If you're in the mood to hear opposite takes on the same matter, try attending a book group. The very same book, which you might imagine resonates the very same way with every reader, turns out to land as differently on two persons as if one were finding daylight and the other groping through the dark.
I'll testify to this after two years of belonging to what was starting as a new gay men's book group. When I first heard about the group, I thought this will never fly. Was I wrong!
Gay men, a lot of gay men, it turns out, read books, and do like to say what they thought about them. (A chance also to meet someone new doesn't hurt the attendance.) From nine or 10 at the start, the group now numbers several times that, men of different ages and lots of opinions.
Why would I have thought that gay men think alike? What gay men have in common is that they're men and are gay. Our tastes run the gamut in movies, food, and clothes, and it turns out in books also.
Our group meets one evening a month in the Village in downtown in Manhattan. Jon, the group leader, posts the date but does not issue special invitations; it's open to any gay man. Still, the room is filled each month -- even on the wettest, snowiest night, with men who, happily or not, committed at least, digested the book chosen for that month. There comes a core of steady attendees plus a reliable number of new men curious to try out the event.
We've delved into mostly fiction and some non-fiction (people tend to be attracted more to one than the other.) I don't care for historical fiction, but others do. I like memoir, but not everyone does. I now know not to expect others to agree with what I thought about a book. I may not have changed my mind about the book by the end of the evening, but it's good to hear opinions other than mine, as earnest as mine. At times I've thrown in the pot suggestions for a couple of books to be read, certain they would garner unanimous applause. Wrong again!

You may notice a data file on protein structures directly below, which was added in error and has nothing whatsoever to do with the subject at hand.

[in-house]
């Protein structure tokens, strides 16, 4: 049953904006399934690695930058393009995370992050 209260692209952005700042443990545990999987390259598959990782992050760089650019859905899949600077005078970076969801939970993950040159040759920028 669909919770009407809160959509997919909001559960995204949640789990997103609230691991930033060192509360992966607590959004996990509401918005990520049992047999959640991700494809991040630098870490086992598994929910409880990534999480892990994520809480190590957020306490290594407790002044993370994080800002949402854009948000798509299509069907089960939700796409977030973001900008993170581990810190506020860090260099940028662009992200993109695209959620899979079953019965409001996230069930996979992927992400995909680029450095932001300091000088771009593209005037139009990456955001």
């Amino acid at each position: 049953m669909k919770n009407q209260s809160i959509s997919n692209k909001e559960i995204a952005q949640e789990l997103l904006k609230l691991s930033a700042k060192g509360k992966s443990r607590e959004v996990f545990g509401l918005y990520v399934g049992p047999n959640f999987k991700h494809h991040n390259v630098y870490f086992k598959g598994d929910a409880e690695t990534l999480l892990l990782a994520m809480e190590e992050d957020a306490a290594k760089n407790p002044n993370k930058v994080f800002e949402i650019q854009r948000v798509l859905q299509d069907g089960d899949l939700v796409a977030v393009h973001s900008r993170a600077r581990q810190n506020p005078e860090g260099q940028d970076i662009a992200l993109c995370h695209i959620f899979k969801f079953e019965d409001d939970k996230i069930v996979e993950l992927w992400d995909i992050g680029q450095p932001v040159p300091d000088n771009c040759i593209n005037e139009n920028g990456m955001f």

Jon, our founder, who remains loyally at the helm of the group, tries in an hour-and-a-half or so to quell those who like to talk too much and give time to those reluctant about speaking. He's pointed out that the book group causes him to read works he might otherwise not have read. That's a good enough reason for the group to exist.
Books are chosen by members' suggestions, and the books have not been limited to gay themes. If what we're reading is not new, it usually happens that some men have read it before -- and found it more, and sometimes, less interesting, on a second go-round.
If the book is recent, there's a good chance that the author is alive. So far none has been seen. Even if tempted, he might prefer to boycott the meeting. If he comes, he'd better wrap himself in a tough skin to hear that his book is not liked by everyone. As a writer who has created a few books of his own, it's reassuring to me to be reminded that unanimous praise doesn't come to even popular authors.
Stanley Ely writes about writing, and reading, in his new book, "Life Up Close," in paperback and ebook.